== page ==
The Week's Best Stories From NPR BooksThis week: Meg Wolitzer's latest, Charles Frazier returns to the Civil War, the pressures of being the only black person in the room, a new Macbeth, and marriage-saving tips from a divorce lawyer.
Aura Estrada (left) and Francisco Goldman were married in August 2005 in San Miguel de Allende, Mexico. A few months shy of their two-year anniversary, Aura died in a freak body surfing accident. Goldman's novel, Say Her Name, both remembers and fictionalizes his grief, their marriage and her infectious, passionate personality.
"We use purified drinking water to flush our toilets and water our lawns. That doesn't make any sense," says Charles Fishman. "In an era of scarcity, we won't need to limit whether we have water to boil pasta or take a bath. But we will think differently about a whole portfolio of water. There will be different kinds of waters for different uses. And water itself will get smart."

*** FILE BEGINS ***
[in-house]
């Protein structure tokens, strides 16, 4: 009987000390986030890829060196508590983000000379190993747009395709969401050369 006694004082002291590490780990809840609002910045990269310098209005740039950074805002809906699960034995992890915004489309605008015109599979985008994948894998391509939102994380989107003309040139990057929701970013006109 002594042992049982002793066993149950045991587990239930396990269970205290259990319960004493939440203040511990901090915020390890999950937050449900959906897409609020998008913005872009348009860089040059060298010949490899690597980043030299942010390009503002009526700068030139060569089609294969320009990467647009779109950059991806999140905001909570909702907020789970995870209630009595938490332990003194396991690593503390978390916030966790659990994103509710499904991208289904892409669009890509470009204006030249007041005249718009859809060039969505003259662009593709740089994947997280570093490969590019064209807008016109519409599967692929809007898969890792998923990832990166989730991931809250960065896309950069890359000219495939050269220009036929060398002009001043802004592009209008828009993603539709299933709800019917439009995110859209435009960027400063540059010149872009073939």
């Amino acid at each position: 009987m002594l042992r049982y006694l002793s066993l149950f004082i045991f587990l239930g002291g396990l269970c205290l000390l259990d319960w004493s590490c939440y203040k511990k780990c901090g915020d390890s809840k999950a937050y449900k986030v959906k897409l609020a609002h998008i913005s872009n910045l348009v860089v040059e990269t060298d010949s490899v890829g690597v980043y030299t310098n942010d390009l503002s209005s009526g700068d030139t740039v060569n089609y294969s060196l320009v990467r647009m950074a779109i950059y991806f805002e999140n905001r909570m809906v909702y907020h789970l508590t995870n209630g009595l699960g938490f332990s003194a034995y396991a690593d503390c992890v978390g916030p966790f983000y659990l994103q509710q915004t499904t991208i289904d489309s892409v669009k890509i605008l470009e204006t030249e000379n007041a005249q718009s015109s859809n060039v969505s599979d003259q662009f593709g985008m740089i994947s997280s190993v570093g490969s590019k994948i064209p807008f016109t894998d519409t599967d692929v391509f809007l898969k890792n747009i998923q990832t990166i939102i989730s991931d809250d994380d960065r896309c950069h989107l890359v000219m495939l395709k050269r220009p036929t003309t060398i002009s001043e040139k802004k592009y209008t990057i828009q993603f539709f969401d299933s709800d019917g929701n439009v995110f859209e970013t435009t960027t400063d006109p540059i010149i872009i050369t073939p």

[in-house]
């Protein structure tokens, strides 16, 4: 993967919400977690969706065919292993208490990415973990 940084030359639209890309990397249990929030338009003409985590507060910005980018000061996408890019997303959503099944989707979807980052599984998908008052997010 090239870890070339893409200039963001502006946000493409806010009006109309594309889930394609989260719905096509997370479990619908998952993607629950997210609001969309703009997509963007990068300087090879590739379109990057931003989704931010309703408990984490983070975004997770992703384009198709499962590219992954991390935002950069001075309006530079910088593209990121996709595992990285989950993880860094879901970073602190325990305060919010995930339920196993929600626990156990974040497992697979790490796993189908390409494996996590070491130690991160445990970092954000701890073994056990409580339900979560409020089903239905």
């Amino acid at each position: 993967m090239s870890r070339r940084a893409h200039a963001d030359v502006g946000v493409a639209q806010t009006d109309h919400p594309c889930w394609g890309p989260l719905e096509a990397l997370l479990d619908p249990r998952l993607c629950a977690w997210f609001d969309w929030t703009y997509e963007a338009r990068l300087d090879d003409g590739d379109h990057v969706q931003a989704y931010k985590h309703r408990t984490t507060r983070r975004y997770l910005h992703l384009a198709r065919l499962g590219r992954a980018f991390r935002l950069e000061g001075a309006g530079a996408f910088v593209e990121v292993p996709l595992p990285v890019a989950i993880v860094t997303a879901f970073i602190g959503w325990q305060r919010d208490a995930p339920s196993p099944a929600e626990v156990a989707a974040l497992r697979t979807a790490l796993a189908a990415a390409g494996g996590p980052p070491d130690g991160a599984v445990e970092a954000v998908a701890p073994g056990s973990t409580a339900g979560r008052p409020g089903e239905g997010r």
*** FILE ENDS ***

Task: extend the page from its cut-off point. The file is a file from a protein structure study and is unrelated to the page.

In a new biography of Joe DiMaggio, author Jerome Charyn writes that "there was a kind of heartbreak, as we worried that he might disappear in that enormous expanse of space ... that the leaping gazelle we saw was some aberration, a phantom put there by our own wish to create some creature more perfect than ourselves. No fellow human being could possibly look that good, but DiMaggio did."
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